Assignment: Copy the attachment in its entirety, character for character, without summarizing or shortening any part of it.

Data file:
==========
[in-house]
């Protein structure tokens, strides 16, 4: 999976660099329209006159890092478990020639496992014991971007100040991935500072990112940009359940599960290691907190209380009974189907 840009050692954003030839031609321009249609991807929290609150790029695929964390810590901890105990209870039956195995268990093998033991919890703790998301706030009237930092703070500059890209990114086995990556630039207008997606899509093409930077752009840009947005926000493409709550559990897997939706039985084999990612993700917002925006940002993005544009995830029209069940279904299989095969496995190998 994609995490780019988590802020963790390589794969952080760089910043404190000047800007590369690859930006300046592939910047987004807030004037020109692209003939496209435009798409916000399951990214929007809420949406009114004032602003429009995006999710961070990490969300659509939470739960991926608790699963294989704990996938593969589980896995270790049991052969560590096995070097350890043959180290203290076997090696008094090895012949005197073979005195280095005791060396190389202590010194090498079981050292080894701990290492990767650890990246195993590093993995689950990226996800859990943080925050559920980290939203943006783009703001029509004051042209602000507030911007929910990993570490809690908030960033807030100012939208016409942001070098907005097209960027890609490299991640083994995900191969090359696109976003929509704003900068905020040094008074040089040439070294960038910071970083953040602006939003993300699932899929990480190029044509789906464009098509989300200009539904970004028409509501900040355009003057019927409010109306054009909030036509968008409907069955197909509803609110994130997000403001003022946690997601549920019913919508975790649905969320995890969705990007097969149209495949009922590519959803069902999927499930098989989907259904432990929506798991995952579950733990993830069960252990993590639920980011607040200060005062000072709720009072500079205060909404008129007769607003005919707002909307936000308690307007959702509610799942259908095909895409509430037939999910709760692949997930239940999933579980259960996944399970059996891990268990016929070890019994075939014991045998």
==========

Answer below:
[in-house]
């Protein structure tokens, strides 16, 4: 999976660099329209006159890092478990020639496992014991971007100040991935500072990112940009359940599960290691907190209380009974189907 840009050692954003030839031609321009249609991807929290609150790029695929964390810590901890105990209870039956195995268990093998033991919890703790998301706030009237930092703070500059890209990114086995990556630039207008997606899509093409930077752009840009947005926000493409709550559990897997939706039985084999990612993700917002925006940002993005544009995830029209069940279904299989095969496995190998 994609995490780019988590802020963790390589794969952080760089910043404190000047800007590369690859930006300046592939910047987004807030004037020109692209003939496209435009798409916000399951990214929007809420949406009114004032602003429009995006999710961070990490969300659509939470739960991926608790699963294989704990996938593969589980896995270790049991052969560590096995070097350890043959180290203290076997090696008094090895012949005197073979005195280095005791060396190389202590010194090498079981050292080894701990290492990767650890990246195993590093993995689950990226996800859990943080925050559920980290939203943006783009703001029509004051042209602000507030911007929910990993570490809690908030960033807030100012939208016409942001070098907005097209960027890609490299991640083994995900191969090359696109976003929509704003900068905020040094008074040089040439070294960038910071970083953040602006939003993300699932899929990480190029044509789906464009098509989300200009539904970004028409509501900040355009003057019927409010109306054009909030036509968008409907069955197909509803609110994130997000403001003022946690997601549920019913919508975790649905969320995890969705990007097969149209495949009922590519959803069902999927499930098989989907259904432990929506798991995952579950733990993830069960252990993590639920980011607040200060005062000072709720009072500079205060909404008129007769607003005919707002909307936000308690307007959702509610799942259908095909895409509430037939999910709760692949997930239940999933579980259960996944399970059996891990268990016929070890019994075939014991045998």